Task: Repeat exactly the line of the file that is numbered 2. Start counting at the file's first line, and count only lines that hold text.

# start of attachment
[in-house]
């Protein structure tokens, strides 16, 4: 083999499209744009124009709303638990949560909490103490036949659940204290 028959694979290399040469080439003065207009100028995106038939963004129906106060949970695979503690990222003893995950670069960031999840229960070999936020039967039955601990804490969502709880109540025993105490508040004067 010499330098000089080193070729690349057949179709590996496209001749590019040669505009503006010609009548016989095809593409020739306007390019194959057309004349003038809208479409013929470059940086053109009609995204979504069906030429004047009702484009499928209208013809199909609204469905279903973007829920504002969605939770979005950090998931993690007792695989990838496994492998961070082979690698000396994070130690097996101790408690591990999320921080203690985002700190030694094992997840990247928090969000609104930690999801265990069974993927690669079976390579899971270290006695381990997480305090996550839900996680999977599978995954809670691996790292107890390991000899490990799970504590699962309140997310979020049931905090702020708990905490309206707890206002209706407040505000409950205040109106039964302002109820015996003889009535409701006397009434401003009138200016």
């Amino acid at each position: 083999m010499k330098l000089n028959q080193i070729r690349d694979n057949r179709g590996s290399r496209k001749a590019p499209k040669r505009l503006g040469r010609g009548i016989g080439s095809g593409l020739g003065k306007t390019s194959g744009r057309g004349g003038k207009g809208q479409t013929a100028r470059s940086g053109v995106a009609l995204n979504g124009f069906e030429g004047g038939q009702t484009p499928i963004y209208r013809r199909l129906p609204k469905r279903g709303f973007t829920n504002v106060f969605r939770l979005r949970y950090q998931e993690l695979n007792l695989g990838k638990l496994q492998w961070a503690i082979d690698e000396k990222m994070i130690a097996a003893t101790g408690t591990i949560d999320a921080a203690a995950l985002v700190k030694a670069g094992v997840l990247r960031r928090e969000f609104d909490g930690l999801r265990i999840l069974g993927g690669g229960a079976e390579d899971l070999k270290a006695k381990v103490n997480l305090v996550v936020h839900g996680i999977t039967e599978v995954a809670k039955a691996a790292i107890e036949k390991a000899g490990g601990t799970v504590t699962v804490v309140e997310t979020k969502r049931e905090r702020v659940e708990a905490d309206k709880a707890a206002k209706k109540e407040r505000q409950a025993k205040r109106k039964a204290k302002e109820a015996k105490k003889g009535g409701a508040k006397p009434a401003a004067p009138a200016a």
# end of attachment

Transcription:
């Protein structure tokens, strides 16, 4: 083999499209744009124009709303638990949560909490103490036949659940204290 028959694979290399040469080439003065207009100028995106038939963004129906106060949970695979503690990222003893995950670069960031999840229960070999936020039967039955601990804490969502709880109540025993105490508040004067 010499330098000089080193070729690349057949179709590996496209001749590019040669505009503006010609009548016989095809593409020739306007390019194959057309004349003038809208479409013929470059940086053109009609995204979504069906030429004047009702484009499928209208013809199909609204469905279903973007829920504002969605939770979005950090998931993690007792695989990838496994492998961070082979690698000396994070130690097996101790408690591990999320921080203690985002700190030694094992997840990247928090969000609104930690999801265990069974993927690669079976390579899971270290006695381990997480305090996550839900996680999977599978995954809670691996790292107890390991000899490990799970504590699962309140997310979020049931905090702020708990905490309206707890206002209706407040505000409950205040109106039964302002109820015996003889009535409701006397009434401003009138200016």